Enderlin: “What would they say in Gaza if I didn’t report that the Israelis killed him?” (from The Augean Stables)

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One of the more scandalous episodes of the Al Durah Affair came about after the judges saw the rushes and Karsenty won his appeal, much to the astonishment of the journalistic community who, under the aegis of Jean Daniel of Le Nouvel Observateur, put together a petition in his support. Below is a discussion of this development from an earlier post on Public Secrets (“they stage stuff all the time”) and Journalism.

In it I quote a remarkable response to Ha-aretz reporter Adi Schwartz’ question to Enderlin, “Why say ‘target of fire from the Israeli position” [when you didn’t at the time have any evidence], to which Enderlin responded, “what would they say in Gaza if I didn’t report that the Israelis killed him?” This is an astonishing quote, whose discussion I’ll delay to after the discussion of the “Nouvel Obs Petition.”

But then the “friends of Charles” did something remarkable and remarkably foolish. They put up a letter of support for their colleague that bemoaned the “campaign of hatred and vilification” that had dogged his steps for lo! these seven years… accusing him of a hoax when he told the world that the boy was killed by fire coming from the Israeli position. The court’s decision, they declared, surprised and worried them: surprised, because the court “granted the same credibility to Karsenty,” a mere civilian, as it had to Enderlin, the veteran reporter “known for the seriousness and rigor of his work, who exercises his profession in sometimes difficult conditions”; worried, because the court’s decision “gives a ‘permission to defame’ journalists, which would permit anyone, in the name of ‘good faith’ and ‘the right of free criticism,’ to strike with impunity at the ‘honor and reputation of information professionals.’” This, they concluded, coming “at a time when the freedom of action of journalists is the object of repeated attacks,” would undermine “this fundamental principle, pillar of democracy” and therefore they “renew our support and solidarity with Charles Enderlin.”

The text of this petition, signed by many, is as revealing as the Cristiano letter both in its complete indifference to the public secret that the Cristiano letter revealed about the systematic intimidation of the correspondents in the field. Perhaps that’s what the petition meant by “difficult circumstances” that their “veteran reporter” sometimes operated in. But somehow (unless one posits deliberate deceit), it could not occur to them that their friend was systematically misrepresenting the “terrain” he knows so well, that he would misreport events because “what would they say in Gaza if I didn’t report that the Israelis killed him?

On the contrary, the petition was written and signed by people who showed no interest in the evidence, who believe that their colleague should be given superior credibility because he is their colleague. And they clearly think that freedom from criticism by their readers guarantees their freedom of speech. It would be hard to imagine a more blatant expression of a privileged corporatist mentality redolent of the ancien régime. Ben Dror Yemini compares them to the “anti-Dreyfusards, who also stubbornly clung to the first version.”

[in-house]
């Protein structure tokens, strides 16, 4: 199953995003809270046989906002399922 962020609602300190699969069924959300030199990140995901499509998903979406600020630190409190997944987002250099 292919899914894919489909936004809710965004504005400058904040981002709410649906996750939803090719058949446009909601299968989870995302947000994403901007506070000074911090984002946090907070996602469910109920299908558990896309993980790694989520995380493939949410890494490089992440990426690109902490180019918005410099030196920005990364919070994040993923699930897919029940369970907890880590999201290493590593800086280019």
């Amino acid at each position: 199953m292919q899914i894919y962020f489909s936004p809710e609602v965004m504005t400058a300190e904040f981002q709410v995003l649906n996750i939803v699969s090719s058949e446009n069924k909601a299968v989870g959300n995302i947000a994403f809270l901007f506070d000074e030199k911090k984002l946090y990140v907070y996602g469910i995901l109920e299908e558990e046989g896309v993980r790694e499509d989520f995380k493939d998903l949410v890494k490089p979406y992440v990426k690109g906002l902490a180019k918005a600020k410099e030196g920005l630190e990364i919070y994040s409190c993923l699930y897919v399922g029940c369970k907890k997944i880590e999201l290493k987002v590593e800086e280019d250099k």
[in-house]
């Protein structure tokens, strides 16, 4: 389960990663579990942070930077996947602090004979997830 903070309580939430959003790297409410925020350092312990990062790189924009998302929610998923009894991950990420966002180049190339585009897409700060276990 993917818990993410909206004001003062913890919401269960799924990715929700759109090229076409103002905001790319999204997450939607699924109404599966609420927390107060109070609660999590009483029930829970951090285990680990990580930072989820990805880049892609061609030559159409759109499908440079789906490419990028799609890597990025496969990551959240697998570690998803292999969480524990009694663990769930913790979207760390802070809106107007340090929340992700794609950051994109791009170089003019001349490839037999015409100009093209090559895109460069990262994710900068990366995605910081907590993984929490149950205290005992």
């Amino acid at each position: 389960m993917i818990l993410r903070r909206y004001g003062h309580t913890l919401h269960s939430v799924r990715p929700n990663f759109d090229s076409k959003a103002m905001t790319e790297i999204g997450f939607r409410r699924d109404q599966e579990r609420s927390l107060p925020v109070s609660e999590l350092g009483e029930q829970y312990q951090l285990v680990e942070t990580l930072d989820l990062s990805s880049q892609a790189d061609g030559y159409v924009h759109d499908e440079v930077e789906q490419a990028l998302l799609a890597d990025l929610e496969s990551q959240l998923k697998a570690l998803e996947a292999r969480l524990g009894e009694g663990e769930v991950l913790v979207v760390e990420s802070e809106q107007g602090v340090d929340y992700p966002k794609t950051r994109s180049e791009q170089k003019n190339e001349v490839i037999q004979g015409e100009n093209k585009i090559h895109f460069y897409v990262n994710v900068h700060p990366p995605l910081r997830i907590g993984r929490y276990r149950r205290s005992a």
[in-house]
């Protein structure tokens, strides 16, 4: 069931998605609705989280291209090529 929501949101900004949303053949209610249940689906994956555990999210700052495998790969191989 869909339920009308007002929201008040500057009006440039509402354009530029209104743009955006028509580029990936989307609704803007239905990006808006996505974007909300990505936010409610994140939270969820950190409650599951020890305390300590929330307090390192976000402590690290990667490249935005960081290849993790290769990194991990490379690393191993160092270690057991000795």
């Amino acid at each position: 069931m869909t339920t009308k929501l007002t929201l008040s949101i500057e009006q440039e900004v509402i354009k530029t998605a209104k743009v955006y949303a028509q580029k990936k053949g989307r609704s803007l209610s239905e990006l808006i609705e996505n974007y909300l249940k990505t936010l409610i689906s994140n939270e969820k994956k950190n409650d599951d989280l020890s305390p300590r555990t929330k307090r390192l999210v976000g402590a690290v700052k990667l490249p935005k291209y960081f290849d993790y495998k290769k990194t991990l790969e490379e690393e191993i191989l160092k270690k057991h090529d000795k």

And they just reared their ugly head again, the usual lethal suspects – journalists, photographers, and “Human Rights” NGOs, who call themselves the Vultures on Facebook, in response to the Kuperwasser Commission’s threat to their axiomatic belief: Al Durah is true. On rekaB Street.

And all this operates within the Augean Stables, whose parameters are

  • Palestinian intimidation (part of a larger context of the willingness of the “weak” in asymmetrical warfare to resort to violence)
  • journalistic self-esteem/honor-shame concerns about being “looking honorable”
  • advocacy for the underdog to the point of underdogma as a resolution to the dilemma.

Here Enderlin reveals that in the journalist’s daily and constant struggle navigating between loyalty to his sources, and loyalty to his audience, professional scruples of the most elemental sort – heavy accusations need heavy corroborating evidence – answered to the people of Gaza and neither to Israel, nor even to his professional standards. And the ease with which both he expresses it and Adi Schwartz accepts it, illustrates just how encrusted these bad attitudes had become.

Apparently, the Haaretz translators of this article understood that this comment was too revealing for the rest of the world, and cut the key phrase in its English version:

A.S.: In hindsight, is it possible that you were too hasty that evening?

C.E.: I don’t think so. Besides, the moment I saw that nobody was asking me anything officially, I started feeling more strongly that the story was true.

Daniel Leconte was quite indignant about the public secret of the staging: “You [France2] may know it [that staging happens all the time], but the public doesn’t. But then, reportedly, Jacques Attali told him to stand down and both he and Denis Jeambar used the excuse of Juffa’s leaked report of their encounter to bow out. Two more Zolas that never happened.

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